Monday, January 21, 2019

Myths, legends, and modern heroes -

An effective antidote to the national news arrived last week at Bristol Old Vic's Weston Studio which swarmed with vibrant and talented youngsters recreating heroic Greek mythology when the BOV Young Company - with extra fizz from the Wardrobe Ensemble - took on the story of Hercules in a ping pong parlour. Here all of humanity is the helpless plaything of wilful gods, as psychotic Zeus and vengeful Hera struggle for power over the young men of Thebes, and Hercules' physical power can't help him cope with his suppressed emotions. It's a morality tale for modern times, and and it's funny, fast-moving and inventive as well as raising serious questions about the need for more articulation of the pressures on young men in our society. Rehearsal pictures rarely show anything of the quality of the final production but that's all I've got - at least you can see the age range of this terrific group of talented young people. Superbly directed by Helena Middleton, though sadly it was only on for three nights.

Three years on and Frome's David Bowie night continues, moving this time to the Cornerhouse for our celebration-memorial: brilliant deejaying from The Fat White Duke wearing the iconic red lightning-strike, and a big screen to show images of interviews and concerts throughout: a fabulous evening of singalong and dance ended with - of course - Heroes.

Another great music night at the Wednesday Roots Session, which featured Reg Meuross. Reg is a mesmerising singer/songwriter and also a charismatic raconteur who held the crowded Grain Bar rapt with songs about the Hull triple trawler disaster of 1968 and its consequences, and personal and fantastic tales from his US tours - like how Billy the Kid actually survived to age 95, with songs about seeing Phil Ochs & Elvis eating lunch in Morrison's Cafe in Texas, and Dylan Thomas meeting Hank Williams in a bar before Leaving Alabama... Another change of mood then, with And Jesus Wept, a lament for the 306 young soldiers suffering shell-shock in the war and subsequently shot for desertion, and concludes a superb evening of thought-provoking entertainment with the anthemic England Green and England Grey.


The Artisan on Friday hosted another of Paul Kirtley's Bare to the Bones charity gigs featuring mainly rock classics, played by a lively ensemble - with me making a brief appearance as the 'cerebral' spot. Thanks Steve!


Still on the subject of fundraising entertainment, after a recent break-in at The River House cafe and theft of their charity collection-pots, staff responded by working for an entire day in without speaking to anyone, serving customers in the guise and costume of mime artists, to raise donations replacing the stolen cash. Thumbs up, indeed!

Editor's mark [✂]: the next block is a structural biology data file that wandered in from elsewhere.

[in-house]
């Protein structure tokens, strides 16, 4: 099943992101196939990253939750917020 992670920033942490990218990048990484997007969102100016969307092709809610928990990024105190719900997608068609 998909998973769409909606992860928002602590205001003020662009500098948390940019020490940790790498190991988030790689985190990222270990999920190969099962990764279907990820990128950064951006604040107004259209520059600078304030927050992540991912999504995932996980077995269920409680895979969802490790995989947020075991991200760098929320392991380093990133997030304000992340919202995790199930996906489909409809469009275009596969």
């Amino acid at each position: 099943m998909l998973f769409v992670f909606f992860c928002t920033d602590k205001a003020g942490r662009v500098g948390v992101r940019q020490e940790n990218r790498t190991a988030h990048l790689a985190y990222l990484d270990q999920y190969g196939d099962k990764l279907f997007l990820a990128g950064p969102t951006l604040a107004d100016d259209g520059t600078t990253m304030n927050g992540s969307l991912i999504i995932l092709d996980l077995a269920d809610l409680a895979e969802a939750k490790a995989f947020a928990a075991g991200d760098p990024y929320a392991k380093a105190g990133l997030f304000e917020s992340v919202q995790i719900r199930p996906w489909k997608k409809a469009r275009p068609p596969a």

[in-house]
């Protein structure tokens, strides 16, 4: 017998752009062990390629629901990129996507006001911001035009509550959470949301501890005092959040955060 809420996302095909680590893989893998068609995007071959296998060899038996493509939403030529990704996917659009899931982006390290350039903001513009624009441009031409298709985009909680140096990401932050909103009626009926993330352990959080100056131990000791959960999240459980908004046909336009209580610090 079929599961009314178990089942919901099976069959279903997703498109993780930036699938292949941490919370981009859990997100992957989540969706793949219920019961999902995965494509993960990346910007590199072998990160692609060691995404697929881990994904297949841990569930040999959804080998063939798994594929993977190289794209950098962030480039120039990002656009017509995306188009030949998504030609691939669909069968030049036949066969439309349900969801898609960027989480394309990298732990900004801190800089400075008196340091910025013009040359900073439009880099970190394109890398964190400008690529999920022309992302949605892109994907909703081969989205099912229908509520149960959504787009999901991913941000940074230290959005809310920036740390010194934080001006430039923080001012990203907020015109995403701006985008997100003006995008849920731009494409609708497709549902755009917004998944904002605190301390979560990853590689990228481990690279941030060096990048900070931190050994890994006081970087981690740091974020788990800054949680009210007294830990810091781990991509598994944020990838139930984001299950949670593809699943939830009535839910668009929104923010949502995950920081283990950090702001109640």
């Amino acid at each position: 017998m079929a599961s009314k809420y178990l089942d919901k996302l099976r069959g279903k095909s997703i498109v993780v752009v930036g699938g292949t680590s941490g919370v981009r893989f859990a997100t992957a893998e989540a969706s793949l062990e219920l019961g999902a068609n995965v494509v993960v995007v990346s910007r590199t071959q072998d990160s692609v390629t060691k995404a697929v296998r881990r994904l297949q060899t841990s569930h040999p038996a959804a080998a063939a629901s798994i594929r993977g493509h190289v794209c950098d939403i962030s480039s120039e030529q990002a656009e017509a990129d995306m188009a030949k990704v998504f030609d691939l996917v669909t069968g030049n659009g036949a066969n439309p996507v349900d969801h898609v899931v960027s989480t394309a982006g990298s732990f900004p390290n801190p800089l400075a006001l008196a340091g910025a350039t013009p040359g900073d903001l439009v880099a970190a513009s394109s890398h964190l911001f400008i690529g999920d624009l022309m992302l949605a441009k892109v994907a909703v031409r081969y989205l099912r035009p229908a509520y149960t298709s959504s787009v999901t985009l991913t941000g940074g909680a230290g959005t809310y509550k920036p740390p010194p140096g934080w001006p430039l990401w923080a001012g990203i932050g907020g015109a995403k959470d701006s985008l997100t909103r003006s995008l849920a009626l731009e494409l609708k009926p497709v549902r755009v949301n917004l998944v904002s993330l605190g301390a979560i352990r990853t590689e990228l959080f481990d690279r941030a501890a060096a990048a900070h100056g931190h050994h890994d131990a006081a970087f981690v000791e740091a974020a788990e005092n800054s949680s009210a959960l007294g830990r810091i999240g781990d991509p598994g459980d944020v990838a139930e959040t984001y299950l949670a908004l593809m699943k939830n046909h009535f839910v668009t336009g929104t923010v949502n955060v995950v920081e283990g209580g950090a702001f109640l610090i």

Frome's community spirit became a bit of a theme this week, with requests to talk about Frome Unzipped on Monday to group of trainee tour guides at the Town Hall, and then on Saturday morning the privilege of joining an annual walk in memory of campaigning journalist Crispin Aubrey, organised by his daughter Meg for the legacy fund in his name. Around 40 people gathered for the start of the tour at the HUBnub where co-owner Io Fox told us about its amazing restoration, then onto Catherine Hill to hear the quirky history of Reg Ling & the Valentine Lamp, next to the cobbles of Poldark's Passage - sorry, Gentle Street, then via a look at the Silk Mill to the bridge for my short spiel about the origins of the town, and where Sarah Scholefield (pictured, with Meg) spoke of Willow Vale and her novel Redferne Lane.  By then the weather, previously uncertain, had made a definite decision on rain, so we scurried up Cheap Street to huddle into Hunting Raven Books where an encouraging number of those who hadn't told me that they'd bought my book already now did so.

Still on the subject of books, Bath Flash Fiction Awards on Saturday provided a great evening of entertainment and an amazing variety of winning tales, read by their writers, as organiser Jude Higgins launched both Flash Fiction Festival 2 and Bath Flash Fiction 3 in a party atmosphere at St James Vaults - I didn't get a group picture so this is from their website (credit Christopher Fieldon). Both these lively collections are published by Ad Hoc Fiction.


And now a rare movie-spot to conclude this post: having recently been lured by Steve Coogan's name in the cast list to watch Holmes and Watson, which turned out to be the official Christmas turkey, I was cautious about a visit to Frome's lovely little independent Westway cinema for Stan and Ollie, but it deserves every accolade reviewers and audiences have given it. Tender, beautifully written and superbly acted, this feel-good-then-bereft-then-better movie has to be the best friendship movie since Butch Cassidy and the Sundance Kid. Full houses all three showings on Sunday, so book when you're passing for whenever you can!



No comments: